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18. Memoirs of William Wordsworth. By Christopher Wordsworth, D.D., Canon of
Westminster [afterwards Bishop of Lincoln]. 2 vols.

are placed the full text of OSORIO (the first draft of REMORSE), included in

no former edition of Coleridge's Works; the full text of the Greek ode with

which he gained the Browne Medal in 1792, hitherto unknown; other

compositions which did not seem to demand a more prominent position ;

and, finally, a collection of Titles, Prefaces, Contents, etc.' ('APPENDIX

K'), which will, I hope, serve all the purposes of a more formal biblio-

graphy.

3. That no reader of the poems may be unnecessarily or unwillingly dis-

turbed, the editor's 'NOTES' have been placed at the end of the volume.

Some readers, he fears, may share his own opinion that they are too

voluminous, but it is hoped that, on the whole, they may be found useful, not

only to the student of the poems, but to those who wish to study more

closely the poet's life. Few of his verses, and few of the alterations he

made in them from time to time, are without some bearing on his loves, or

friendships, or adventures; and this I have endeavoured to bring out as

far as my limited knowledge could serve.

4 As regards the arrangement of the poems, it is in the main chrono-

logical. In 1828 and 1829, Coleridge made a kind of classification under

the headings, 'Juvenile Poems,''Poems occasioned by Political Events,'

'Love Poems,' etc., but it was of the roughest and least consistent descrip-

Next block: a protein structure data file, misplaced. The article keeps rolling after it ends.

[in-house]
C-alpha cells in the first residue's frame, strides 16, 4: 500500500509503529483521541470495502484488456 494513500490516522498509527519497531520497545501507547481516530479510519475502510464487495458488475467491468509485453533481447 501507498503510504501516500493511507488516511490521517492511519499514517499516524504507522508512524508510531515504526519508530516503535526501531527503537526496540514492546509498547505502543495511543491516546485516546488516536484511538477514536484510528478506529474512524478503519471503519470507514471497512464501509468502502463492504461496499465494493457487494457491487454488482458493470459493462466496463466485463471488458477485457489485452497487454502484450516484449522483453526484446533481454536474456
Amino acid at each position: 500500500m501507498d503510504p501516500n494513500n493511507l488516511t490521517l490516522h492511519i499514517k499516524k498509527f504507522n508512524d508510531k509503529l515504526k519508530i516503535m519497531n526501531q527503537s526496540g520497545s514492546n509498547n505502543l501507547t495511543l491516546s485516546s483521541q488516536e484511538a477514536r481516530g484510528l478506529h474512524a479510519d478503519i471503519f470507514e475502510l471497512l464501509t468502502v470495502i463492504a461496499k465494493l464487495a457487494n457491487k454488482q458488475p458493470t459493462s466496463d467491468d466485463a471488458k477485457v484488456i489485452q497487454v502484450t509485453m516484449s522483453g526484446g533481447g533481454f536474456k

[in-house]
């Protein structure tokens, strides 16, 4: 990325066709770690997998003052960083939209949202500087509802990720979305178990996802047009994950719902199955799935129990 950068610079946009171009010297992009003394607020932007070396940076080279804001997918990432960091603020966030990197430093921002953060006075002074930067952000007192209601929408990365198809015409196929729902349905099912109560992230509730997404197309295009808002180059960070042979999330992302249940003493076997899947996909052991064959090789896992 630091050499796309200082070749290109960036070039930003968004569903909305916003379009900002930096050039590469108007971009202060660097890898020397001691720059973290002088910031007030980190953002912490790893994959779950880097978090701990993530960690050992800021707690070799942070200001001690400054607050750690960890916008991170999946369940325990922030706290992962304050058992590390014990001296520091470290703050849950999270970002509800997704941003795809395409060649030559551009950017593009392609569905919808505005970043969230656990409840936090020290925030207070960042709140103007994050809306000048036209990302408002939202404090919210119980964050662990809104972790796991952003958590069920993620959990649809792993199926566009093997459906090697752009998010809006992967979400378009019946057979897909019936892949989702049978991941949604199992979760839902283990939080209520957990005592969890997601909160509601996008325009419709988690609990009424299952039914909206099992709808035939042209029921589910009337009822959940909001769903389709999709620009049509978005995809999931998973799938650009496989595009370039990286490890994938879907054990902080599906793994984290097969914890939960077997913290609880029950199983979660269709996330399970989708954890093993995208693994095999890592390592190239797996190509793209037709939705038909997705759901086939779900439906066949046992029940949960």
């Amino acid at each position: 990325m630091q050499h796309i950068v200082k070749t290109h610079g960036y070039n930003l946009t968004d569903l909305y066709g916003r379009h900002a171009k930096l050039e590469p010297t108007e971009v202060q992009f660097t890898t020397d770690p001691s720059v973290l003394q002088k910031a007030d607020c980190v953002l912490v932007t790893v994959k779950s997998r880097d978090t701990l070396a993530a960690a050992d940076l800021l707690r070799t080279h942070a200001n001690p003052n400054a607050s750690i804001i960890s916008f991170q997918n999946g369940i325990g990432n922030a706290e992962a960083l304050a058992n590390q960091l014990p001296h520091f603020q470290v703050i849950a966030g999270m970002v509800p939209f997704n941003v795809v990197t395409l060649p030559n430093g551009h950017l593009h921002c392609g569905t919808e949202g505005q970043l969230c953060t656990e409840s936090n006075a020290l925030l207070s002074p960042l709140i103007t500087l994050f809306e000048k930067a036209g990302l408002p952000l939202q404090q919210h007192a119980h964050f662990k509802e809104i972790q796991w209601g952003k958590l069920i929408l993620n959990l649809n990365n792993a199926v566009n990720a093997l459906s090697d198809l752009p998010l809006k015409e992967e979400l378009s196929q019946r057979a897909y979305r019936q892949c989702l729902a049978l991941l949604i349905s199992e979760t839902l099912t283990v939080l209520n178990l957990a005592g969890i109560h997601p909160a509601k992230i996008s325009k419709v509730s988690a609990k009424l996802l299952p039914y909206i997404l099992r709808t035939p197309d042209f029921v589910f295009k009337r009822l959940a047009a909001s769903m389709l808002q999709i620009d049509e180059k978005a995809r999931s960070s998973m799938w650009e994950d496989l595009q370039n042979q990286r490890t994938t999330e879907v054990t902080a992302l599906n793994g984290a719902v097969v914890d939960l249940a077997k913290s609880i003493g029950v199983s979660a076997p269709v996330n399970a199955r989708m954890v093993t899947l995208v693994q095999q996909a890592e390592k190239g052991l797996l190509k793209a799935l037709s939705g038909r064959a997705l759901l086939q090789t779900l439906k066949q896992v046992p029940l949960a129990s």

tion. Had I felt any scruples in departing from it, they would have been

dispersed by the following deliverance of the poet on the subject, which

shows, both by its date and its phrasing, that in the edition of 1834

the old classification was adhered to in opposition to his own better

judgment:-

'After all you [H. N. Coleridge] can say, I still think the chronological

order the best for arranging a poet's works. All your divisions are in

particular instances inadequate, and they destroy the interest which arises

from watching the progress, maturity, and even the decay of genius.'

(Table Talk, Jan. 1, 1834.)

A principle could hardly be stated more uncompromisingly, or more

authoritatively, but, in practice, it is rarely wise to apply anything of the
kind quite rigidly. For convenience sake, the DRAMATIC WORKS have been
placed by themselves, apart from the POEMS; and, for reasons explained in
the 'Notes,' a few allied poems have been grouped; but these departures from
the settled order have been so rare as to be hardly worthy of mention.
I cannot, of course, pretend to complete success in the attempt to fix

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